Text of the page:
When I was a kid, Superman won me over right away. He's caring, introspective and wants to help humanity. The superhero has been portrayed by an array of actors, and now one of them, Smallville's Tom Welling, is reprising his Clark Kent/Superman role in The CW's upcoming Arrowverse crossover.
The Arrowverse, for those not in The CW know, refers to DC Comics-based superhero shows that appear on the CW network: The Flash, Supergirl, and Arrow. The upcoming "Crisis on Infinite Earths" story arc is a crossover that plays out across those three franchises and features characters from those shows, including Superman.
"Crisis on Infinite Earths" is based on the DC Comics miniseries in 1985 and 1986 that explored the idea of multiple incarnations of Superman. Welling returns as one version of Superman, but Brandon Routh, who played Superman in the 2006 movie Superman Returns is also back in the crossover. Think Into The Spider-verse, but Superman. So many Supermen! I'm feeling my Man of Steel love more than ever.
I'm excited to see how both actors will play their versions of Superman in the Arrowverse crossover, especially since their takes are so different. This casting also gives different generations a chance to appreciate anew the Man of Steel. Some fans' first introduction to Superman's story was through Welling or Routh, and seeing both actors play their versions of Superman in the same storyline will be a fun twist. (Disclosure: The CW is a joint venture between Warner Bros and CBS, parent company of CNET.)
On the Smallville series, Welling played a teen version of Clark Kent/Superman from 2001-2011. I remember watching Smallville every week wondering if his secret would be outed by his friends, or even by the young Lex Luthor played by Michael Rosenbaum.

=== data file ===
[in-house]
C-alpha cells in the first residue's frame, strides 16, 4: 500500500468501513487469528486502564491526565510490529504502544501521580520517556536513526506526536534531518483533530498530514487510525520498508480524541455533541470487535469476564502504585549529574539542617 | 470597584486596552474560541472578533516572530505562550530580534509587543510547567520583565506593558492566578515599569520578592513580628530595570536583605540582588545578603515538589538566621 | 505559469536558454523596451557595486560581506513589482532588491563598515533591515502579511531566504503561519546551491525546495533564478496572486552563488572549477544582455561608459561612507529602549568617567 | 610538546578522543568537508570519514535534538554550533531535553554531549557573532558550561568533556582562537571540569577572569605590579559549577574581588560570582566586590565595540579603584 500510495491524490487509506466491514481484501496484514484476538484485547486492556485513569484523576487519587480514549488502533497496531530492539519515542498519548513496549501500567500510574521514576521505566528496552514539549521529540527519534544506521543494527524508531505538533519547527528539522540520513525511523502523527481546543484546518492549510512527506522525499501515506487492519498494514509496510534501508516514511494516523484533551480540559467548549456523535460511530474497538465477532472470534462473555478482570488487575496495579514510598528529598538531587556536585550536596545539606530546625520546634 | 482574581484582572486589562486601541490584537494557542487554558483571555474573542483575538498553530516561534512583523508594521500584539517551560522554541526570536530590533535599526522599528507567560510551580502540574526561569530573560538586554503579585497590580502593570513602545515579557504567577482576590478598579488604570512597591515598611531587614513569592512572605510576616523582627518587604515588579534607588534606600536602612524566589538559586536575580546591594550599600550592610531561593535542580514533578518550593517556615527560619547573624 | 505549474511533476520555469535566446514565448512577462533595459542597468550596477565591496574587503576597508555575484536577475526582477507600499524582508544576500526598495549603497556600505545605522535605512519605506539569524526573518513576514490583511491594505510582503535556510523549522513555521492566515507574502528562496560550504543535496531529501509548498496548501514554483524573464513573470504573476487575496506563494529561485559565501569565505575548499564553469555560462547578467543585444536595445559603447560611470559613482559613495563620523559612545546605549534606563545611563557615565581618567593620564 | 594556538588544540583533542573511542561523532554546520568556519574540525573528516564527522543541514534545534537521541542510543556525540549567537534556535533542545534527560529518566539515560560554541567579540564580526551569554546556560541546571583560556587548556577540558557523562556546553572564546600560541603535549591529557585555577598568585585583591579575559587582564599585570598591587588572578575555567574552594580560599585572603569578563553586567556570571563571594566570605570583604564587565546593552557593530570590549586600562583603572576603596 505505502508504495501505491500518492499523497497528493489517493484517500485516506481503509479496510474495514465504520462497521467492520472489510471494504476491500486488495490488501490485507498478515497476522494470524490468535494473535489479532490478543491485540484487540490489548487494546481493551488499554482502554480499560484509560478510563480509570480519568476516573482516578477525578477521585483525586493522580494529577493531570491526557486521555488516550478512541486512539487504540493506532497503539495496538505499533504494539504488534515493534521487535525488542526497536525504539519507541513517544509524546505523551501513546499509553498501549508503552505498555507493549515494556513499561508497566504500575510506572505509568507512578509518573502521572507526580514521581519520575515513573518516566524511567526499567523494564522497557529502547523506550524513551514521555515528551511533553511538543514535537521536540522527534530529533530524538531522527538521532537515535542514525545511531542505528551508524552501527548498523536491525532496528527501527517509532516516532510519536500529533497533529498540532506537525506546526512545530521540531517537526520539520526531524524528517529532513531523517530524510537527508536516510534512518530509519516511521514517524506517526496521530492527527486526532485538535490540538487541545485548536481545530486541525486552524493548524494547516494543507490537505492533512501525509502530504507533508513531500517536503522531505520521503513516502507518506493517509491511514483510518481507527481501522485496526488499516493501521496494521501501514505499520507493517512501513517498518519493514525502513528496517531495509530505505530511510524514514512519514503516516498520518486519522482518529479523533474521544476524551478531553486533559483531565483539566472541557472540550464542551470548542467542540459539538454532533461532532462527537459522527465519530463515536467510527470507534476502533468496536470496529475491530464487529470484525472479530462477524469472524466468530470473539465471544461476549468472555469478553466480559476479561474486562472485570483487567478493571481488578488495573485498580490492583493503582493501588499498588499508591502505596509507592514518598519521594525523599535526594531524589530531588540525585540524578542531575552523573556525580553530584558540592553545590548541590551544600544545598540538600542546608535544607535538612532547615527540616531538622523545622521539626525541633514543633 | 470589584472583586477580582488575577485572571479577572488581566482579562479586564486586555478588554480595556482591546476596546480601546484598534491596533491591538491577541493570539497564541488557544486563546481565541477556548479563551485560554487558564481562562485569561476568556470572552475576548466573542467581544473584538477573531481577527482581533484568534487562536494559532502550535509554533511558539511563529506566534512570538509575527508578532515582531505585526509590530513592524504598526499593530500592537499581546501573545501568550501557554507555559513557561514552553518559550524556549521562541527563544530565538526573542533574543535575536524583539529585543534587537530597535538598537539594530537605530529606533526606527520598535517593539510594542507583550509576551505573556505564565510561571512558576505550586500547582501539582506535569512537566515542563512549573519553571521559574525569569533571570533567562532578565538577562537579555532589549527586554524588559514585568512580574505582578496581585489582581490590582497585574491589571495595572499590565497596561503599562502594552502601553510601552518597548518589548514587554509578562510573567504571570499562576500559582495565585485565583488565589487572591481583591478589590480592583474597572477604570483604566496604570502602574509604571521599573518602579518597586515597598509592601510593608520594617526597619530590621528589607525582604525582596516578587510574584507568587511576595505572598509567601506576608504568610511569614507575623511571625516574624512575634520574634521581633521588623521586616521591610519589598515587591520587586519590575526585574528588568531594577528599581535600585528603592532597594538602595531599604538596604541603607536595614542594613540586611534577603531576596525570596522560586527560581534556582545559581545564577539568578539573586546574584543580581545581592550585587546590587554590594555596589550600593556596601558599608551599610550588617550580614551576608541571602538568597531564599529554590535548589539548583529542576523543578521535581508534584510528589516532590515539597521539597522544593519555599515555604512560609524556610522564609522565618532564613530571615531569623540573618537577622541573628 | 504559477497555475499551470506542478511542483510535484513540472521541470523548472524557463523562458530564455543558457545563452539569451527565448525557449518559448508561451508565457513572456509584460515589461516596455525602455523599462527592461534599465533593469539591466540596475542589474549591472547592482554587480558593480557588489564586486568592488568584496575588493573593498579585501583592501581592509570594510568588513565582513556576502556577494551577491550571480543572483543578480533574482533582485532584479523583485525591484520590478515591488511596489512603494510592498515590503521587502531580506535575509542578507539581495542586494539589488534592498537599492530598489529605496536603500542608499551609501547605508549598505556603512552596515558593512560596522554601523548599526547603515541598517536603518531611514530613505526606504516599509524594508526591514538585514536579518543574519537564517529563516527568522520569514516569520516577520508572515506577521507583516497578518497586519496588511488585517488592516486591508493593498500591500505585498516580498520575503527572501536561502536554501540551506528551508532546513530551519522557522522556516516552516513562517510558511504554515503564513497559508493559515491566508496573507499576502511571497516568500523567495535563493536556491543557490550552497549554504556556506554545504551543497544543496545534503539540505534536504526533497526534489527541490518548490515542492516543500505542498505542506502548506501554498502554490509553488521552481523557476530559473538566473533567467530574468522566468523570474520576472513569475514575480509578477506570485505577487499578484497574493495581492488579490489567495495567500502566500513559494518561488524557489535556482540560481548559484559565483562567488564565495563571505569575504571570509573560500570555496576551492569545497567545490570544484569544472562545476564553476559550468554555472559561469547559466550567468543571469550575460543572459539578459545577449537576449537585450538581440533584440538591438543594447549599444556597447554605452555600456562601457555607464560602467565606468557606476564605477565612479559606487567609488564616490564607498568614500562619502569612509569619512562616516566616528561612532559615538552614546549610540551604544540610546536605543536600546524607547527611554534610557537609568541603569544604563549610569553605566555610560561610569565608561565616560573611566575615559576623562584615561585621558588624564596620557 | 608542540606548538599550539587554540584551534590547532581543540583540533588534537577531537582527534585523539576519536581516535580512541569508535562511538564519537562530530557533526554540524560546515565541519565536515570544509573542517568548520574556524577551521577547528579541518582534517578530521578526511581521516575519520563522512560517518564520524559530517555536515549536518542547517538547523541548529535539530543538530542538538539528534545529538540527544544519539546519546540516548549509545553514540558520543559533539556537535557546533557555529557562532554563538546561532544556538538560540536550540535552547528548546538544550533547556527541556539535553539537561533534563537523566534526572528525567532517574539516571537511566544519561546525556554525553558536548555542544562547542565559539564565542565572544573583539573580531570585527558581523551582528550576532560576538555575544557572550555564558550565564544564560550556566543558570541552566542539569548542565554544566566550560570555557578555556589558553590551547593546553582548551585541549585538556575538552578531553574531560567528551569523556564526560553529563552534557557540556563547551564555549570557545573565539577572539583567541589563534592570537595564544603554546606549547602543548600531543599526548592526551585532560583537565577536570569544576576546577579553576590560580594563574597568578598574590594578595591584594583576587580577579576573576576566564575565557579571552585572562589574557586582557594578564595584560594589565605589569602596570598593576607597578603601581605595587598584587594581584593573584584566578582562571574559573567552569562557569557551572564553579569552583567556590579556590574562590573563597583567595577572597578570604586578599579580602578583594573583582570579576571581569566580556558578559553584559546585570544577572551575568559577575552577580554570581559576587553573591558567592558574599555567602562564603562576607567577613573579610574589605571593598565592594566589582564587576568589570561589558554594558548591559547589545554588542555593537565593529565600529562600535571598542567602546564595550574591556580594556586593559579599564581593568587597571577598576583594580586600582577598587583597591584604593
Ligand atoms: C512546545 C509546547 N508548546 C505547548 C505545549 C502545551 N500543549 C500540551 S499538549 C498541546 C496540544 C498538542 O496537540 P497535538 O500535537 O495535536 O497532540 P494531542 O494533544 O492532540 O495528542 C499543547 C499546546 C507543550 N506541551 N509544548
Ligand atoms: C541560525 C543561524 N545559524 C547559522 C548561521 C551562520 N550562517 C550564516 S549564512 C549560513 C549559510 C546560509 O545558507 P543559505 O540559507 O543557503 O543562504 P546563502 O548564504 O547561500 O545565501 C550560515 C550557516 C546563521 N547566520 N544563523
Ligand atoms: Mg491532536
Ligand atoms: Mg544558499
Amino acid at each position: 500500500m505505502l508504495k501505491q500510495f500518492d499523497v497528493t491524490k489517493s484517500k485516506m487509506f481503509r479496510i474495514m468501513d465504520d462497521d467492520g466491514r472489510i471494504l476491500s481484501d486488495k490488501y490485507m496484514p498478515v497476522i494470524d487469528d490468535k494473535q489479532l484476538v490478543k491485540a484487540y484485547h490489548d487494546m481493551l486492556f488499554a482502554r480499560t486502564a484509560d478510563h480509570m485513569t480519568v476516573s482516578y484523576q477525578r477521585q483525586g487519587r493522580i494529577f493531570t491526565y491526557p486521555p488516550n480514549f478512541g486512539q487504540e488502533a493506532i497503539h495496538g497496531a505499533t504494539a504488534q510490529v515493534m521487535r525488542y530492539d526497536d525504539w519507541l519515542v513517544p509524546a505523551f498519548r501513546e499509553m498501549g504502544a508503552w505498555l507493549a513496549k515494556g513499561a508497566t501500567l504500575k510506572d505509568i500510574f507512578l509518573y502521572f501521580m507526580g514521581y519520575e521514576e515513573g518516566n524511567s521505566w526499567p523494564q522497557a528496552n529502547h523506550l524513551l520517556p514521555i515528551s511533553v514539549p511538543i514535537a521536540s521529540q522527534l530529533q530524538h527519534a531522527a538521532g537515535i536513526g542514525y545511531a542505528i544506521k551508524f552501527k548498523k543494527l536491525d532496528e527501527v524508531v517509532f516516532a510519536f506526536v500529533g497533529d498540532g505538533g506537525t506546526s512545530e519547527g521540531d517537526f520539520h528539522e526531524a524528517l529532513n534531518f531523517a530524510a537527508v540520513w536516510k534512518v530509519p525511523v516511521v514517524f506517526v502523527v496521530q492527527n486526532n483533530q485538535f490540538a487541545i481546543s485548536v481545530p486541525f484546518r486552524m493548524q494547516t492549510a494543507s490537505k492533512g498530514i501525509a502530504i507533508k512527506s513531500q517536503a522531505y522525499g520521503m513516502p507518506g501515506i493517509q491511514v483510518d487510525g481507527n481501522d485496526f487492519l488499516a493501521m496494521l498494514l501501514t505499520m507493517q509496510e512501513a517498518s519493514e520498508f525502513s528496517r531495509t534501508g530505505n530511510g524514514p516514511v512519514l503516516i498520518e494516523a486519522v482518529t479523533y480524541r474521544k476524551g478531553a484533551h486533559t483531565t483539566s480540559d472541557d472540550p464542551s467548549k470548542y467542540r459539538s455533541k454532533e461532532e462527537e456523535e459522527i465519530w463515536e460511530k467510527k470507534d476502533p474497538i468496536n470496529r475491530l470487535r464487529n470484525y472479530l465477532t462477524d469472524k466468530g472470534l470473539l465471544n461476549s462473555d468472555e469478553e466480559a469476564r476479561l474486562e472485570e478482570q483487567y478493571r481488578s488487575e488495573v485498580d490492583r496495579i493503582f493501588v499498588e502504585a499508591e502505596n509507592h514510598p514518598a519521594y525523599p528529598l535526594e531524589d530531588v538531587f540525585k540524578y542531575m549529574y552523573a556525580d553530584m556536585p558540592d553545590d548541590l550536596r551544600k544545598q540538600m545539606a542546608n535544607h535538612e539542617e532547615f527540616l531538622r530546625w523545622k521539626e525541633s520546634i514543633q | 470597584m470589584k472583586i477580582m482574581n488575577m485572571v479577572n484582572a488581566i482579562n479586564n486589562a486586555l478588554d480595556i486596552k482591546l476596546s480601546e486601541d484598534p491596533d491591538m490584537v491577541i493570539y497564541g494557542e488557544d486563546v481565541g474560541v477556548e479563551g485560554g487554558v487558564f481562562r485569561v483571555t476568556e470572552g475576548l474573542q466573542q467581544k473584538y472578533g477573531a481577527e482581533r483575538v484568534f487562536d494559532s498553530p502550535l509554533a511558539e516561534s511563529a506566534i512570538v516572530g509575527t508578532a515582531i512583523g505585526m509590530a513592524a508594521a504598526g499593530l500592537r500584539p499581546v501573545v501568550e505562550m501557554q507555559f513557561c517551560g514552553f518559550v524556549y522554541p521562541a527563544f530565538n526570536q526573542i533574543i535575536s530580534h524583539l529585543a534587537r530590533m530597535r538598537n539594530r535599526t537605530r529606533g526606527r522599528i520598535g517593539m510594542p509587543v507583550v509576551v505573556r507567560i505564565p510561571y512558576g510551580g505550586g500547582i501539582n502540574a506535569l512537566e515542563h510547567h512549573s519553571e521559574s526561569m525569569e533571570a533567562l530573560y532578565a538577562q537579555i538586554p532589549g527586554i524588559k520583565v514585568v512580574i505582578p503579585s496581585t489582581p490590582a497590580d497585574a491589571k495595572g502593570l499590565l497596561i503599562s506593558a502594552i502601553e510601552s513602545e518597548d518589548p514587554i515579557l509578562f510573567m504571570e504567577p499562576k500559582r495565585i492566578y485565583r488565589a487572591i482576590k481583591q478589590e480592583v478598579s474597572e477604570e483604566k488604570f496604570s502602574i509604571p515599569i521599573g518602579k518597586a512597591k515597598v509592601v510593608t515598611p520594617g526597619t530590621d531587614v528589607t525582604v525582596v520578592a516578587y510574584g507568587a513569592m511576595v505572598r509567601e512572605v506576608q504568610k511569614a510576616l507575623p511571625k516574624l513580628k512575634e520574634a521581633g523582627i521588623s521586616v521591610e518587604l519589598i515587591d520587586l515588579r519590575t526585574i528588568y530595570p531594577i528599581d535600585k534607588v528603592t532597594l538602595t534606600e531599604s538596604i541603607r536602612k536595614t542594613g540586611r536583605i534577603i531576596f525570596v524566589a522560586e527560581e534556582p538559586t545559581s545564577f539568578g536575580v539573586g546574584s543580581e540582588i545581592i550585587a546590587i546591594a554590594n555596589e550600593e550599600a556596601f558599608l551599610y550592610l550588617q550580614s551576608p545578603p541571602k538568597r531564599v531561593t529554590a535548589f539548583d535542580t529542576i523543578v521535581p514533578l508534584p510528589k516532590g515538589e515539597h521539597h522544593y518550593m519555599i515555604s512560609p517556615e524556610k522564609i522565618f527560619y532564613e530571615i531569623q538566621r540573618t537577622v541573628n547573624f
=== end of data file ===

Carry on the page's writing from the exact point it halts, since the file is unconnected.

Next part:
I was completely captivated by the idea that a superhero (and an alien from another planet) could go to high school without normal teens even suspecting. I grew up in Kansas, so seeing a misfit teen try to survive as a secret superhero attending a Kansas high school hit home for me.
Routh's movie version of Superman showed the emotional side of the hero. The movie's plot has Superman return to Earth after spending five years away in space, but he discovers that the world he called his second home has changed -- and the love of his life Lois Lane (played by Kate Bosworth) has moved on.
I loved Superman Returns, especially for its love story. Routh's performance reminded me of the late, great actor Christopher Reeve, the first Superman I experienced. Reeve played him in Superman (1978), Superman II (1980), Superman III (1983), Superman IV: The Quest for Peace (1987).
Reeve's sense of humor, charm and winning smile made Superman seem gentler and friendlier than other superheroes. But I also adored the love story between Reeve's Superman and Lois Lane (played by the late Margot Kidder).
With the news of Welling and Routh are on board to play Superman in the Arrowverse, I'm hoping Dean Cain -- who played Superman in the series Lois & Clark: The New Adventures of Superman (1993-1997) -- will be up next to reprise his role. While there's no official talk of this happening, it could be another smart addition to the cast.
Actor Tyler Hoechlin has portrayed Superman in previous Arrowverse crossover episodes and will also reprise his role as Superman in "Crisis on Infinite Earths." But I wouldn't call Hoechlin the current generation's favorite Superman. That honor goes to Henry Cavill, who played Superman in the movies Man of Steel (2013), Batman v Superman: Dawn of Justice (2016), and Justice League (2017).
Cavill's grittier take on Superman won over fans, but sadly since he's decided to hang up his cape in 2018, it's hard to decide who should take on the Superman movie roles next. Until we get another actor -- The Rock? Matt Bomer? Nic Cage? Michael B. Jordan? -- to don the costume, we'll just have to be satisfied that the '90s and '00s versions of Superman will at least return on the small screen.
Arrowverse's "Crisis on Infinite Earths" debuts on The CW in December, and continues in January 2020.
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Originally published Sept. 19.